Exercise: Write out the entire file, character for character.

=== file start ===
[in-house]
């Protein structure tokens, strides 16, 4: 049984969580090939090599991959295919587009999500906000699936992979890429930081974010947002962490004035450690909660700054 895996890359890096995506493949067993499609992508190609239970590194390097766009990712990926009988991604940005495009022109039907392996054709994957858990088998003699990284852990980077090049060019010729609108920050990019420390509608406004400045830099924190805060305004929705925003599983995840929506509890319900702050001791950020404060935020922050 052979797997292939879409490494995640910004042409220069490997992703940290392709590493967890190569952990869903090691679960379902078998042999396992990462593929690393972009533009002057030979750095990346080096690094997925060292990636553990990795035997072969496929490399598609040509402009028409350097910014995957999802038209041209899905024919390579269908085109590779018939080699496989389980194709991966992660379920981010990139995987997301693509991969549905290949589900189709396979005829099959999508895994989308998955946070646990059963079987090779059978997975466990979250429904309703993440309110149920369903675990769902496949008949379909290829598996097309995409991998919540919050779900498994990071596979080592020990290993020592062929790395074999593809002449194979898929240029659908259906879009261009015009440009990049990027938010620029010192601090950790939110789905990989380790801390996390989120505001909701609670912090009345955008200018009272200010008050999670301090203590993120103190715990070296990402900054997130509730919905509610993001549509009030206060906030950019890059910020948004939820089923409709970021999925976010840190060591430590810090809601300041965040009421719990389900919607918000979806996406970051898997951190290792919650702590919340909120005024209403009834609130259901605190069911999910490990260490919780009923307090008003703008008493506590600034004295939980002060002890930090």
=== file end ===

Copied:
[in-house]
């Protein structure tokens, strides 16, 4: 049984969580090939090599991959295919587009999500906000699936992979890429930081974010947002962490004035450690909660700054 895996890359890096995506493949067993499609992508190609239970590194390097766009990712990926009988991604940005495009022109039907392996054709994957858990088998003699990284852990980077090049060019010729609108920050990019420390509608406004400045830099924190805060305004929705925003599983995840929506509890319900702050001791950020404060935020922050 052979797997292939879409490494995640910004042409220069490997992703940290392709590493967890190569952990869903090691679960379902078998042999396992990462593929690393972009533009002057030979750095990346080096690094997925060292990636553990990795035997072969496929490399598609040509402009028409350097910014995957999802038209041209899905024919390579269908085109590779018939080699496989389980194709991966992660379920981010990139995987997301693509991969549905290949589900189709396979005829099959999508895994989308998955946070646990059963079987090779059978997975466990979250429904309703993440309110149920369903675990769902496949008949379909290829598996097309995409991998919540919050779900498994990071596979080592020990290993020592062929790395074999593809002449194979898929240029659908259906879009261009015009440009990049990027938010620029010192601090950790939110789905990989380790801390996390989120505001909701609670912090009345955008200018009272200010008050999670301090203590993120103190715990070296990402900054997130509730919905509610993001549509009030206060906030950019890059910020948004939820089923409709970021999925976010840190060591430590810090809601300041965040009421719990389900919607918000979806996406970051898997951190290792919650702590919340909120005024209403009834609130259901605190069911999910490990260490919780009923307090008003703008008493506590600034004295939980002060002890930090």